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Publications

Browse more than 160,000 publications authored by our scientists over the past 100+ year history of the USGS.  Publications available are: USGS-authored journal articles, series reports, book chapters, other government publications, and more.

Filter Total Items: 170344

Post-wildfire debris flows

Post-wildfire debris flows pose severe hazards to communities and infrastructure near and within recently burned mountainous terrain. Intense heat of wildfires changes the runoff characteristics of a watershed by combusting the vegetative canopy, litter, and duff, introducing ash into the soil and creating water repellant soils. Following wildfire, rainfall on bare ground is less able to infiltrat
Authors
Joseph Gartner, Jason W. Kean, Francis K. Rengers, Scott W. McCoy, Nina S. Oakley, Gary J. Sheridan

How diverse is the toolbox? A review of management actions to conserve or restore coregonines

Over the past centuries, coregonines have been exposed to a range of stressors that have led to extinctions, extirpations, and speciation reversals. Given that some populations remain at risk and fishery managers have begun restoring coregonines where they have been extirpated, we reviewed the primary and gray literature to describe the diversity of coregonine restoration or conservation actions t
Authors
David Bunnell, Orlane Anneville, Jan Baer, Colin Bean, Kimmo Kahlilainen, Alfred Sandstrom, Oliver Selz, Pascal Vonlanthen, Josef Wanzenbock, Brian C. Weidel

Paleogene sedimentary basin development in southern Nevada, USA

The cause of the transition from Mesozoic and early Cenozoic crustal shortening to later extension in the western United States is debated. In many parts of the extant Sevier hinterland, now the Basin and Range Province, the sedimentary sections that provide the most direct record of that transition remain poorly studied and lack meaningful age control. In this paper, we present field characteriza
Authors
Jens-Erik Lundstern, Theresa Maude Schwartz, Cameron Mark Mercer, Joseph Colgan, Jeremiah B. Workman, Leah E. Morgan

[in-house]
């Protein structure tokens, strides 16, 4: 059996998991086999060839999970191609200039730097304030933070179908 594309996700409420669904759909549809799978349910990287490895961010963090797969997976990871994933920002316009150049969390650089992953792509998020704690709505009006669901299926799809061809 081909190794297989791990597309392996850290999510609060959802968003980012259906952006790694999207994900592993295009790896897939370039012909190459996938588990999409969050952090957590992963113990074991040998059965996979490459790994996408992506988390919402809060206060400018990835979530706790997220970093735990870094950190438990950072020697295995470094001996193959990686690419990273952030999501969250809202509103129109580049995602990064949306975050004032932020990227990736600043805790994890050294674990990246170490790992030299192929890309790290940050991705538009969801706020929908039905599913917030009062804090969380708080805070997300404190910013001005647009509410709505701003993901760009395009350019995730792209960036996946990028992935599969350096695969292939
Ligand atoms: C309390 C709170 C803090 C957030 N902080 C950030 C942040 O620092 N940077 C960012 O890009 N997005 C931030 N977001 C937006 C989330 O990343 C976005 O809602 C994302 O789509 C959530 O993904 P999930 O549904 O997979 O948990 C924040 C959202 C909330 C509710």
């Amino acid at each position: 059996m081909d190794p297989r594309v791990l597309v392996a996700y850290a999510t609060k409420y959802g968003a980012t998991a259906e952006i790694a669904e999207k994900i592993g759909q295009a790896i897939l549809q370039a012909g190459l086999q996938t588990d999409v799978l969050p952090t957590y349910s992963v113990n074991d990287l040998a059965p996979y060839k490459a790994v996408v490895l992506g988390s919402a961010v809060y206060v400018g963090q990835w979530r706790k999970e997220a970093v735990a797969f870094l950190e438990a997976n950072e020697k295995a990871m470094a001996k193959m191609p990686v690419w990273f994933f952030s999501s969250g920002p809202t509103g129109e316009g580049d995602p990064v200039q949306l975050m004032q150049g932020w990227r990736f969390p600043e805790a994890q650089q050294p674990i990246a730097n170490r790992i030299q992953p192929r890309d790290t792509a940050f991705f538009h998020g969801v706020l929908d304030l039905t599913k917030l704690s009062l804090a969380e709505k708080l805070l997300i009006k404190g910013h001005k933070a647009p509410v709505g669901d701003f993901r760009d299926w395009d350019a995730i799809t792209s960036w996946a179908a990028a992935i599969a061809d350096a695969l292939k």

A comparison of contemporary and historical hydrology and water quality in the foothills and coastal plain of the Arctic National Wildlife Refuge, Arctic Slope, northern Alaska

The Arctic National Wildlife Refuge is a unique landscape in northern Alaska with limited water resources, substantial biodiversity of rare and threatened species, as well as oil and gas resources. The region has unique hydrology related to perennial springs, and the formation of large aufeis fields—sheets of ice that grow in the river channels where water reaches the surface in the winter and fre
Authors
Joshua C. Koch, Heather Best, Carson Baughman, Charles Couvillion, Michael P. Carey, Jeff Conaway

Performance-based earthquake early warning for tall buildings

The ShakeAlert Earthquake Early Warning (EEW) system aims to issue an advance warning to residents on the West Coast of the United States seconds before the ground shaking arrives, if the expected ground shaking exceeds a certain threshold. However, residents in tall buildings may experience much greater motion due to the dynamic response of the buildings. Therefore, there is an ongoing effort to
Authors
S. Farid Ghahari, Khachik Sargsyan, Grace Alexandra Parker, Dan Swensen, Mehmet Çelebi, Hamid Haddadi, Ertugrul Taciroglu

Evaluation of in vitro treatments against the causative agent of Diadema antillarum scuticociliatosis (DaSc)